Racism is a Public Health Crisis

June 2, 2020

We, along with many of you, are grappling with our pain and sadness at the senseless deaths of George Floyd, Breonna Taylor, Ahmaud Arbery and the innumerable other Black individuals whose names did not make national headlines. They have joined the list of countless Black lives lost at the hands of the institutions meant to protect us. A system of inequity stemming from racism at every level—individual, institutional, systemic—is killing people of color, especially Black Americans at alarming rates.

The COVID-19 pandemic and police brutality have both taken the lives of Black people at disproportionate and unjust rates; an inequity that stems from deeply rooted structural racism at the heart of so many of our governmental institutions and systems. COVID-19 has taken the lives of 1 out of every 2,000 Black Americans, a rate nearly 2.5 times higher than White Americans. One out of every 1,000 Black men and boys are killed by police, a rate more than 2.5 times higher than White men.

COVID-19 disparities and police violence are laying bare what we, in public health, already knew to be true: racism is a public health crisis. The American Public Health Association (APHA) has declared racism a public health crisis. This week, Ohio representatives introduced a state resolution to declare racism a public health crisis.

Racist policies and practices drive inequities in nearly every measure of health status that we have. Our former Alliance Chair and colleague Dr. Barbara Ferrer, Director of the Los Angeles County Department of Public health, recently stated:

We know that black Americans fare worse than other groups on virtually every measure of health status and it has become all too common to blame this on individual behaviors when in fact the science is clear: The root cause of health inequities is racism and discrimination and how it limits access to the very opportunities and resources each of us need for optimal health and well-being.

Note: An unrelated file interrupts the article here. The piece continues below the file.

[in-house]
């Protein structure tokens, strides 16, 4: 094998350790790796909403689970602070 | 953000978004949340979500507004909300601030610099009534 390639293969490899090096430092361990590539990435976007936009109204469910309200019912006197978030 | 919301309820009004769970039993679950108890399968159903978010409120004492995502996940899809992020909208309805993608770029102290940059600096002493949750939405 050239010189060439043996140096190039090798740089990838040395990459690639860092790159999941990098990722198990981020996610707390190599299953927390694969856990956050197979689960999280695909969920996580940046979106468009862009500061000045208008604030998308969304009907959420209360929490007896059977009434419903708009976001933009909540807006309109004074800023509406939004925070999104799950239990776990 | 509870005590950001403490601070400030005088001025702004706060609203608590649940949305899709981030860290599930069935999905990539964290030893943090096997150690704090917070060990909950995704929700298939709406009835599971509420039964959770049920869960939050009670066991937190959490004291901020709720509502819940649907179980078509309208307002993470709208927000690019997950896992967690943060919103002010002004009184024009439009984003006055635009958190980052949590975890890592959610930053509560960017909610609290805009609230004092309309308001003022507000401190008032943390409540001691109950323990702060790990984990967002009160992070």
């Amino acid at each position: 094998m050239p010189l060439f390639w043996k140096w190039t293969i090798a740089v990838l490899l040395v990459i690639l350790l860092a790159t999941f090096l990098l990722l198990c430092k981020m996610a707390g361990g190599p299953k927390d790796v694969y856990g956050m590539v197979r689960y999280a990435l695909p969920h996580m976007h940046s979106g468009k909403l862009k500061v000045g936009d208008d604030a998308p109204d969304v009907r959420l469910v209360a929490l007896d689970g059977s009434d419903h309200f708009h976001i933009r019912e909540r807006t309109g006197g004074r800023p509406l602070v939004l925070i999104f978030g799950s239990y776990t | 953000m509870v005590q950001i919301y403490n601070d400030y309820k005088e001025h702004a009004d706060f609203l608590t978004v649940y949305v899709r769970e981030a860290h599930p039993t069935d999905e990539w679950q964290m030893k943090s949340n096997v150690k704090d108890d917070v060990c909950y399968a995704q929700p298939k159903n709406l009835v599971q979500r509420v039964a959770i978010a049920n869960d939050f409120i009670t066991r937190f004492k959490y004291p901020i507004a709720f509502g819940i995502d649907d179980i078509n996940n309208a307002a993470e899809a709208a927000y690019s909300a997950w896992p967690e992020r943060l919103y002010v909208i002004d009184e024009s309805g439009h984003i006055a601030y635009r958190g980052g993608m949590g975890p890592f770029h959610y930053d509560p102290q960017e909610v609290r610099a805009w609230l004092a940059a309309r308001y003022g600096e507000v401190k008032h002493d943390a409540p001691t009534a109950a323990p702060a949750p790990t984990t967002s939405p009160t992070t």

Research definitively concludes that racism is literally making Black Americans sick. Racism and discrimination across our systems and institutions, from the workplace, to schools, to childbirth, lead to toxic stress and weathering. The chronic stressors of discrimination are shown to biologically age people faster. But the impact of racism on Black bodies starts even before birth; Black women are 3-4 times more likely to die from pregnancy than white women and in LA County, Black infants die at a rate nearly 3 times as high as their white counterparts. Compounding these outcomes are countless stories and data that demonstrate Black people’s pain and symptoms are not always taken seriously in healthcare settings.

In public health, we look at ways to prevent disease and death as we work towards building healthier, more resilient communities. At the Alliance, we believe dismantling racism and advancing equity is done by addressing the root causes driving health inequities, through education, policy and systems change, and using data to direct investments into communities most impacted by inequities.

The solution to bring justice to Black communities must be intersectional, and it must begin with dismantling racism across institutions and sectors. Just like we have a Health in All Policies approach in California, we should also have a policy calling for us to systematically dismantle racism in all our institutions.

There is no “going back to normal” when we know normal was not working for so many members of our communities.

In order to move forward, we must listen to the communities that have been most impacted by centuries of systemic racism.  We must work in partnership to reimagine what an approach to undoing racism looks like in our policies and across all our institutions from criminal justice, to education, to public health. Only through co-creation of solutions with community, and intentional dismantling of systemic racism, can we as a nation heal these deep wounds, and build healthy, safe, resilient and just communities for all. Only then, can we finally fulfill the promise of our democracy, that all people are created equal with unalienable rights—Life, Liberty and Pursuit of Happiness.

In Solidarity,

The Public Health Alliance of Southern California Team